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Can the U.S Save the World from Gambling Corruption by Legalizing Gambling?

Legal betting USA corruption

Can America lead the World in its fight against sports gambling corruption?

Although limited gambling is legal throughout Europe in the form of lotteries, online internet casinos and online sportsbooks, sports wagering is still a very corrupt business. Unfortunately it’s attached to other crimes such a drug and arms trafficking. Sports betting, is used to launder large amounts of illegal cash gained through other means.

• SportsRadar has caught more than 1,800 incidents of fraud since 2009
• .01 percent of U.S sports leagues had signs of illegal wagering in the 1990’s
• The NFL and NCAA have shown opposition to Adam Silver’s crusade

Europe is flooded with cartels that maintain correspondence with Eastern European gambling rings which use gambling corridors in Hong Kong and Singapore to place bets for large amounts. Often match fixing is a large part of these operations. Although the U.S has a different gambling culture, could the methods of regulating gambling activity by used by Europe if they were to legalize gambling?

The plight of the European gambling experience

European football is infected with gambling fraud. Chris Eaton, global sports security expert who’s worked with INTERPOL and FIFA, said “Eastern European and Southeast Asian betting fraudsters have driven European Soccer into the danger zone. The U.S.A very much holds the key to saving international sports from complete loss or credibility.”
Major syndicates have arranged fixed football matches in over 15 countries including phantom or “ghost” matches that are put on the sportsbooks, but don’t exist.

Chris Eaton

Chris Eaton (Photo: SBCNews)

The international sports betting market is believed to be four times larger than the sports economy. These numbers have already forced U.S authorities to pay attention to the betting culture in other countries they wish to expand their leagues into. America isn’t the only countries with the resources to discern gambling data. British company Sportsradar provides tracking for 65,000 matches for 10 sports annually. The European watchdog has caught more than 1,800 incidents of fraud since 2009.

The International Center for Sports Security (ICSS) is an advisory group which lends support in matters of sports safety, security and integrity. By forming alliances with data providers, betting integrity monitors and sports leagues, its aim is to rid corruption in sports. Around USD 1.5 to 2 trillion is the total worth of the global sports betting market according to ICSS estimates.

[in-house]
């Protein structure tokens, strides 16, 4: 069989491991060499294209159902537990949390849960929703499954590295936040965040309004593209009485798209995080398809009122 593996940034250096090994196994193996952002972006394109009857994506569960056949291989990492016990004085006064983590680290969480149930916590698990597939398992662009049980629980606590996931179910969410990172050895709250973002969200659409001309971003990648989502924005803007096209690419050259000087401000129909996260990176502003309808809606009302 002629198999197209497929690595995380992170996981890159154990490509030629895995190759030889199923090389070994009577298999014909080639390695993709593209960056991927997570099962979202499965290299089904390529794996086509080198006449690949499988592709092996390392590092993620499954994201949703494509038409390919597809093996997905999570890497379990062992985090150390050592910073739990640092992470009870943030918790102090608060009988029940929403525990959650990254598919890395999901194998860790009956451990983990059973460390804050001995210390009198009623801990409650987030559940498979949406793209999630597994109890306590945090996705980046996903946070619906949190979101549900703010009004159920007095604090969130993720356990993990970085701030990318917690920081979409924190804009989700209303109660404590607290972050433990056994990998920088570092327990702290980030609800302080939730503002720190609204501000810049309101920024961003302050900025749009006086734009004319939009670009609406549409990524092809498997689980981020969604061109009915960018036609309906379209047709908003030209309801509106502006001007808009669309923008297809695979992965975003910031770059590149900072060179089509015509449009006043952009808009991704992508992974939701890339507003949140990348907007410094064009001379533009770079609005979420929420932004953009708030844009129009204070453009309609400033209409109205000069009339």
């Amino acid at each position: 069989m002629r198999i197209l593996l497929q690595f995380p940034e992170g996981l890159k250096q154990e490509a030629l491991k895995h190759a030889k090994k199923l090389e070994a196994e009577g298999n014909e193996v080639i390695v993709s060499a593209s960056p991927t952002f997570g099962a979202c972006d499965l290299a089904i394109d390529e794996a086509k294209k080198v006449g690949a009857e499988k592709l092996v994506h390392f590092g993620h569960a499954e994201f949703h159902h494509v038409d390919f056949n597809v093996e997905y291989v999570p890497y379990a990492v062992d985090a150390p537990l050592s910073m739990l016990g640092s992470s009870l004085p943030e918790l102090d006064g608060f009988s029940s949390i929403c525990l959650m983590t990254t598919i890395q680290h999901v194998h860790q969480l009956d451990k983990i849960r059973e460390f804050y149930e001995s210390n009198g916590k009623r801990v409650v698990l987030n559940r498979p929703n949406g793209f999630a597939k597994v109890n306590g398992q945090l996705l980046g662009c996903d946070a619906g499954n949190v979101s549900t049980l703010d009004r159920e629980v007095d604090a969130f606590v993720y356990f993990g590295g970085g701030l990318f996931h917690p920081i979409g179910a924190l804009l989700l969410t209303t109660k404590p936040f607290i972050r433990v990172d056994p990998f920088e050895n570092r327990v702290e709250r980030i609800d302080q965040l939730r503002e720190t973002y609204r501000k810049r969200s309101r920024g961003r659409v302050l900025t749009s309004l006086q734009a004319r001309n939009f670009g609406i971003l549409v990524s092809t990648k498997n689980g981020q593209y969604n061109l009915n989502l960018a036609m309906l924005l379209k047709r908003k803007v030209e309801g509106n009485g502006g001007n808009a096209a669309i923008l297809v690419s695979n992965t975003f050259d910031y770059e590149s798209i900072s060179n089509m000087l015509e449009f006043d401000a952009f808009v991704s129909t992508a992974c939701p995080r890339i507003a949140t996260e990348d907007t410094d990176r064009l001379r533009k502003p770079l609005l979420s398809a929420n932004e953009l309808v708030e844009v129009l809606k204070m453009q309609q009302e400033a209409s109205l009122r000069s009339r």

In addition, ICSS estimates USD 406 billion is bet on American sports outside the U.S. gambling laws. Remember this statistic include people within and outside the U.S that wage on these sports in areas that lack legitimacy and therefore are challenging to regulate. Eaton, currently executive director of sports security for ICSS, spoke of how the U.S can avoid Europe’s fate.

America’s fortune with limited scandal could be its undoing

“If the U.S wants to avoid the European Experience, it must first regulate or, at the very least, nationally recognize the reality of global sport betting. As the U.S sports internationalize, they need to realize that they are entering a vulnerable sport betting market at the same time. U.S sports must avoid repeating the European error of thinking they can protect themselves at home, while remaining a target abroad.”

Currently the U.S is doing a better than satisfactory job at avoiding a corruption epidemic. A study by a Las Vegas consulting firm in 2000 showed that .01 percent of games in 12 U.S sports leagues showed evidence of abnormal wagering from 1990 to 2000. Unfortunately most of the scandals found were confined within NCAA basketball and involved point shaving.

These incidents had occurred at Auburn University, University of California at San Diego, University of Toledo and Northwestern University. The Tim Donaghy incident left a mark on the NBA and professional sports alike. The scandal involving Donaghy, a referee, who gambled on games he officiated was bad, but only really represented a “speed bump” in match manipulation.
on the sportsbooks, but don’t exist.

Tim Donaghy NBA

Tim Donaghy, NBA referee (Photo: Joe Murphy/Getty Images)

Now with sports team franchises selling at higher rates than ever, such as USD 2 billion for the LA Clippers, the U.S still faces Nevada sportsbook figures that double those that occurred during Donaghy’s debacle. With USD 1.1 billion waged on Nevada and online sportsbooks in the U.S, NBA commissioner Adam Silver has stepped in to lead in the fight against tougher regulation of sports betting by legalizing betting.

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